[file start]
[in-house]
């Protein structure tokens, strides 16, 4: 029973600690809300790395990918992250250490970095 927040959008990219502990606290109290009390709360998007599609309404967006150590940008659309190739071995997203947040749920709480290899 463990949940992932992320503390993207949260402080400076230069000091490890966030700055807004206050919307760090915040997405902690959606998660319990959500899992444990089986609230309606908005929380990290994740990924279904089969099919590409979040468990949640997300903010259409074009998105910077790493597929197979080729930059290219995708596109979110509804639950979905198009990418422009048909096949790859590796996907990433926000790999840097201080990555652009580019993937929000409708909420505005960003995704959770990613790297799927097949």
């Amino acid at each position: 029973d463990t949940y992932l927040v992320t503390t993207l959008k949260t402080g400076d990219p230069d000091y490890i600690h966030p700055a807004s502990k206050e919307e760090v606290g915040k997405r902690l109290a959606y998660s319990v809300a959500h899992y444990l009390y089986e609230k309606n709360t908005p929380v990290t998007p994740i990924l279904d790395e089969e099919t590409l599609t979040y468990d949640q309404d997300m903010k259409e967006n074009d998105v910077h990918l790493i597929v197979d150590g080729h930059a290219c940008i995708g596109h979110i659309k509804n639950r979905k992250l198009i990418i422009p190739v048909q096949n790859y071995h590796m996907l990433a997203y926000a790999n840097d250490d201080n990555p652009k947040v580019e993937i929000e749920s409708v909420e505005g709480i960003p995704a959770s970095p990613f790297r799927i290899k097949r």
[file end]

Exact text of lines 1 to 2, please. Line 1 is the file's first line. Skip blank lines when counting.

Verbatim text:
[in-house]
């Protein structure tokens, strides 16, 4: 029973600690809300790395990918992250250490970095 927040959008990219502990606290109290009390709360998007599609309404967006150590940008659309190739071995997203947040749920709480290899 463990949940992932992320503390993207949260402080400076230069000091490890966030700055807004206050919307760090915040997405902690959606998660319990959500899992444990089986609230309606908005929380990290994740990924279904089969099919590409979040468990949640997300903010259409074009998105910077790493597929197979080729930059290219995708596109979110509804639950979905198009990418422009048909096949790859590796996907990433926000790999840097201080990555652009580019993937929000409708909420505005960003995704959770990613790297799927097949």